Blog Tour Review: Dragon Mage by ML Spencer

I was so wrapped up in this book.

(I am thrilled to be a part of the Storytellers on Tour Book Tour for this gorgeous book. Please check out the details for the giveaway, and picking up a copy for yourself. All of this can be found after my review.)

I recently decided that I needed to re-evaluate what it means to be a book reviewer.  After reading Dragon Mage, I believe my review for this book will be first of its kind for me, focusing more on the impact the book had on me, and less as a critical analysis of the book.  This shift will hopefully yield an appropriate merging of the book itself with my experience in reading it, along with the potential long-term impact it will have on me.

I feel that this book should mark my change for several reasons, but the most important is a message that is carried through nearly every page of the book.  In the same way that Aram, the primary character, must discover who he is and then ultimately accept that his uniqueness is his superpower (as the author described in a recent article, linked here: https://fanfiaddict.com/2021/06/02/how-asd-became-my-superpower-neurodivergence-in-fiction/), embracing a review style that fits me is essential for my own mental and emotional health.  Rather than stressing about writing reviews or feeling as though my reviews must conform to the style or frequency of other reviewers, I am choosing to write reviews that capture my experience as a reader.

Enough about me.  Why did I love this book?

I was only a few pages into this book when I found myself instantly rooting for Aram.  Perhaps it was that I saw a little of myself in this young boy who was different.  Perhaps it was because I could see a glimpse of the uphill battle that awaited him.  Perhaps it is because I love to cheer on the underdog. I loved him hard and fast.

I also quickly settled into the book in the same way one might settle into a warm bath after a long day.  The writing style was not excessively flowery where I felt I had to read slowly to make sure I understood it, nor was it non-stop action that had me rushing through it.  Rather, it had the feel of a pair of well-worn shoes, and there was something familiar and comfortable about it.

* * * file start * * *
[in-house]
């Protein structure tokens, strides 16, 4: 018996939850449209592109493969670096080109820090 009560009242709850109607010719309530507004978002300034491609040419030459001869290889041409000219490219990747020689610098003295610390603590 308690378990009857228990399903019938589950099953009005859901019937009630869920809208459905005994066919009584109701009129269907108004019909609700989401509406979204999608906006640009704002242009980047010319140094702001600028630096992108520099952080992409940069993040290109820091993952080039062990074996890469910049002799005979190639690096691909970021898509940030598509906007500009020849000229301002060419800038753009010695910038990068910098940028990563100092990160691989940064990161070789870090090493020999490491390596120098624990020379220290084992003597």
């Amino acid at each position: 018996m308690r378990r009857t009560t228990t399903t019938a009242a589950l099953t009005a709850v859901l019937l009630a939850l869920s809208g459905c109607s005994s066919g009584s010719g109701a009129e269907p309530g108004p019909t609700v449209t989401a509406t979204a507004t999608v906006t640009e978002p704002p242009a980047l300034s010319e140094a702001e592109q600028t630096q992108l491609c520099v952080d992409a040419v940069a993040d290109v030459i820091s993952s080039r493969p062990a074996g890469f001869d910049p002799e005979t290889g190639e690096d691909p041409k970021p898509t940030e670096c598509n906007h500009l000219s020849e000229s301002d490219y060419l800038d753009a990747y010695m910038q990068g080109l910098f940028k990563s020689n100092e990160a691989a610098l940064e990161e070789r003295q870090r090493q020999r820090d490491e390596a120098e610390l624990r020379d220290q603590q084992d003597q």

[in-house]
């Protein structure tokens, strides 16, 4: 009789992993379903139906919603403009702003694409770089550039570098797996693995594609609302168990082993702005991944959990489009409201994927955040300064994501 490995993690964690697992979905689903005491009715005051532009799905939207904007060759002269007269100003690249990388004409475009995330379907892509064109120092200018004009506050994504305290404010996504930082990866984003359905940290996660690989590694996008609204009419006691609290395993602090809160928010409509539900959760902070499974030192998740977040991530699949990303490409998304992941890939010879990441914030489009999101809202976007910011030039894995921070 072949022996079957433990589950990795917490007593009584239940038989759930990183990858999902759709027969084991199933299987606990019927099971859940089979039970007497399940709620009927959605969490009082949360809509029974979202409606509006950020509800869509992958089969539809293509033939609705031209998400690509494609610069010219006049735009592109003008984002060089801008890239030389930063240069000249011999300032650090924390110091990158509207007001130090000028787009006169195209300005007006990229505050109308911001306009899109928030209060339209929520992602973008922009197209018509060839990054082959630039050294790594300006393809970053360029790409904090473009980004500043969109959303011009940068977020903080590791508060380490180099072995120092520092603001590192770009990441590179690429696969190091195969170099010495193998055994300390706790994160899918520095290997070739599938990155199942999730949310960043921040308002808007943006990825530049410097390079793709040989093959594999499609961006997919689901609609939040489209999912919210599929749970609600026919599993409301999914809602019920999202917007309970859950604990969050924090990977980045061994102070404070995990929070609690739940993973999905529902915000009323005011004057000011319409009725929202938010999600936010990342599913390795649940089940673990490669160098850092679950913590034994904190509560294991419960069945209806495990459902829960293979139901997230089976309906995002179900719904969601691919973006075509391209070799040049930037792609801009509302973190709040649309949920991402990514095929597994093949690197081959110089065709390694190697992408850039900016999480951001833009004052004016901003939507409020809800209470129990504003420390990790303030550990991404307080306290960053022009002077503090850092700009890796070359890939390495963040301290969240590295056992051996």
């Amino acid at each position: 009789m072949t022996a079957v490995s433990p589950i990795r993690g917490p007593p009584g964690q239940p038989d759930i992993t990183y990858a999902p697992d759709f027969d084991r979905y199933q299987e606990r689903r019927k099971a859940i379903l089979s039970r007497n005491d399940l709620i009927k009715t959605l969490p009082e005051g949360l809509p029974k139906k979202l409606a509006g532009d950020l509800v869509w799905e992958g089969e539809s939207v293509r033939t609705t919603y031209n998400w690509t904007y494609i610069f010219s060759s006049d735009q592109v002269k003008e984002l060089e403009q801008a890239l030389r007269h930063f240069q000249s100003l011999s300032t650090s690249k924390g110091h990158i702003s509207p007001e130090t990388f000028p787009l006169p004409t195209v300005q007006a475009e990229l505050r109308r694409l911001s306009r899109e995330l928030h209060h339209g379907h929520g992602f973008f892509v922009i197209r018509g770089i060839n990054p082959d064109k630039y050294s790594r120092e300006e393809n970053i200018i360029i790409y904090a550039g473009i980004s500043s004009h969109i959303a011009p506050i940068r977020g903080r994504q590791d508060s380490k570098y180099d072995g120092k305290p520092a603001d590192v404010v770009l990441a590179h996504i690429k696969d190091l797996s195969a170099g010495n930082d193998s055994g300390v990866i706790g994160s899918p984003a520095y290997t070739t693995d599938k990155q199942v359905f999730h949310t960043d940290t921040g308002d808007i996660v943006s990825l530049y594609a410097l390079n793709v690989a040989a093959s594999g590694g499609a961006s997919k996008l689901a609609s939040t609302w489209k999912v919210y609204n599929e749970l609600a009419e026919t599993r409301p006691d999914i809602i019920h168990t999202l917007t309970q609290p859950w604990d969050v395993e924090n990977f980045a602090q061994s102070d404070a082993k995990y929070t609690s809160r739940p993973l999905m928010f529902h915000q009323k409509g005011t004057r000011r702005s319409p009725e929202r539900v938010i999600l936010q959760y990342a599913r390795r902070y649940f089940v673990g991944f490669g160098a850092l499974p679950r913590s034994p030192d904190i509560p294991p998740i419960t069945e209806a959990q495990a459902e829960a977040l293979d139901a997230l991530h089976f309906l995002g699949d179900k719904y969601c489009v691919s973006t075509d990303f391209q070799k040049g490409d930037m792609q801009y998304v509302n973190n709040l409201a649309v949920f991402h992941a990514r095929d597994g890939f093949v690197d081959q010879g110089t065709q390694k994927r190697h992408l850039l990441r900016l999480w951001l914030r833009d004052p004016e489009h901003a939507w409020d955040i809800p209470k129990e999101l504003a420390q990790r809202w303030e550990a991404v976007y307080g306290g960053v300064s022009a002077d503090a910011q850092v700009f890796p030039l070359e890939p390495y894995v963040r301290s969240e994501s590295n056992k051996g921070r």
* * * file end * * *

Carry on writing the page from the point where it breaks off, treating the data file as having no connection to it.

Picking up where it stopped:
One thing I look for in what I read is well written characters.  I want to feel as though I understand the characters.  I want to be compelled by them.  I want to sympathize with their struggles.  I want to agonize over their decisions.  I want to feel what is happening to them, sharing their grief and their joy.  I want to care about what happens to them.

As I said earlier, I was rooting for Aram the whole time.  This is really his story, and I was swept up and carried along for 800+ pages.  I was proud of him when he was able to do something that no one expected him to do (especially himself).  My heart broke when his heart broke.  And I could relate to several of his behaviors and tendencies (such as separating food and needing tactile stimulation).

I was also inspired more deeply after I read an article by the author where she explained how similar she is to Aram, only without the magic.  I want to thank the author for the courage she displayed in telling Aram’s story, and by extension her own story.  I am also very curious to see more of this story that she still has to tell.

There was an intangible aspect that I want to end with.  There were times when I felt as though this book could have been written just for me.  It felt like the right book at the right time … and for me.  If I had read it 6 months earlier, or two years from now, who knows, but it is what I needed to read now and I am so grateful that I did.

I highly recommend this book and I am so grateful to be a part of this tour to promote this book and its author.  Please, please consider picking it up and read it for yourself.  4.6 out of 5 stars!